Chapter 7. The New Agricultural Revolution

In 1798, Thomas Malthus published his Essay on Population. Malthus argued that the world’s population was growing far faster than farmers’ capacity to produce food. He reasoned that over time, human demand for food would outstrip supply, producing widespread famine, wars to secure dwindling food supplies, and diseases resulting from overcrowding and malnutrition.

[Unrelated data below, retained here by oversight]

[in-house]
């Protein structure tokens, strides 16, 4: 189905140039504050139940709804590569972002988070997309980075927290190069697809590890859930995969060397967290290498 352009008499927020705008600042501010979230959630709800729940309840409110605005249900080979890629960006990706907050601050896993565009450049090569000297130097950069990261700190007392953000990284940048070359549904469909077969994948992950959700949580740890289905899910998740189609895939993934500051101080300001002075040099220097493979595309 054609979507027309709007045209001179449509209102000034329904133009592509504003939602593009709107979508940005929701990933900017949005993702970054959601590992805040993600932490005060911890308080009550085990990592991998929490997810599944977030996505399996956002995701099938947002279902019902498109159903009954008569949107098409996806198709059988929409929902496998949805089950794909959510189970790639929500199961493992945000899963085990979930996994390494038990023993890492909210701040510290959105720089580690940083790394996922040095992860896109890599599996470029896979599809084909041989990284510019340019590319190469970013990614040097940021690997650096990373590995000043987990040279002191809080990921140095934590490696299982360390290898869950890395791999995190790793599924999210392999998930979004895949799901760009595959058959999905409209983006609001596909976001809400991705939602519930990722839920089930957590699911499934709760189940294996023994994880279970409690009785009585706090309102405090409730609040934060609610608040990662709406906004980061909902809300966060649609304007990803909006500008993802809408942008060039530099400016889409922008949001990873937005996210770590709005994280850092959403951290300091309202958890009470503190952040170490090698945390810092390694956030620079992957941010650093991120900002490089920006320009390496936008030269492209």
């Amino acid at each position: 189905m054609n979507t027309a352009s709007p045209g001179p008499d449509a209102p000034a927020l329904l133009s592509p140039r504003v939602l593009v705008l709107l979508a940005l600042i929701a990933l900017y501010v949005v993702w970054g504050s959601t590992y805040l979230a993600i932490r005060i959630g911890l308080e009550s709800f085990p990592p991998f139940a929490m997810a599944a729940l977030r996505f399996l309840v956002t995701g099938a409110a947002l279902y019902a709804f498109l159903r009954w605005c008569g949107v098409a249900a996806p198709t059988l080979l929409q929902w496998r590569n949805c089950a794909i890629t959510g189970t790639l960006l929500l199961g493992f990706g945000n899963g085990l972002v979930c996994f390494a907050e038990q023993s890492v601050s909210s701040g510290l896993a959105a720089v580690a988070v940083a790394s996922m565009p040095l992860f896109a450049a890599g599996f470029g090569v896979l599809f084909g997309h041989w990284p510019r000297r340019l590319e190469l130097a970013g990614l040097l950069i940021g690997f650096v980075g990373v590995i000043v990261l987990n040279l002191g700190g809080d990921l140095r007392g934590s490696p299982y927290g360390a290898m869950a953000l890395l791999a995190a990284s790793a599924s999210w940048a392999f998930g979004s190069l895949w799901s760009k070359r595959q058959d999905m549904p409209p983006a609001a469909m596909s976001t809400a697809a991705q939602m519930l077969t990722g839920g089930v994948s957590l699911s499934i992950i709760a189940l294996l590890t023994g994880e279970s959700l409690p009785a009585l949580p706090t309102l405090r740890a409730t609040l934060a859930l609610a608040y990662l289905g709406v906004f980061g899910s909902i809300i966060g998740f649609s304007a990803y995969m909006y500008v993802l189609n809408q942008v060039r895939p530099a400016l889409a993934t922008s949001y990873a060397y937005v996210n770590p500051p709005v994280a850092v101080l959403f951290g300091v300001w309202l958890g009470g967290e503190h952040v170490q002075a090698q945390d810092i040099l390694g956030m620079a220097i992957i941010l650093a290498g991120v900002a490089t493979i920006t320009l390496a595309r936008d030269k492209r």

Malthus was an Englishman and his dire predictions were based at least partly on Britain’s own history. Up until Essay on Population was published, Britain’s population had never exceeded 5.5 million. The population approached that threshold on at least three occasions between 100 and 1750, but each time crop failures resulted in food shortages ...

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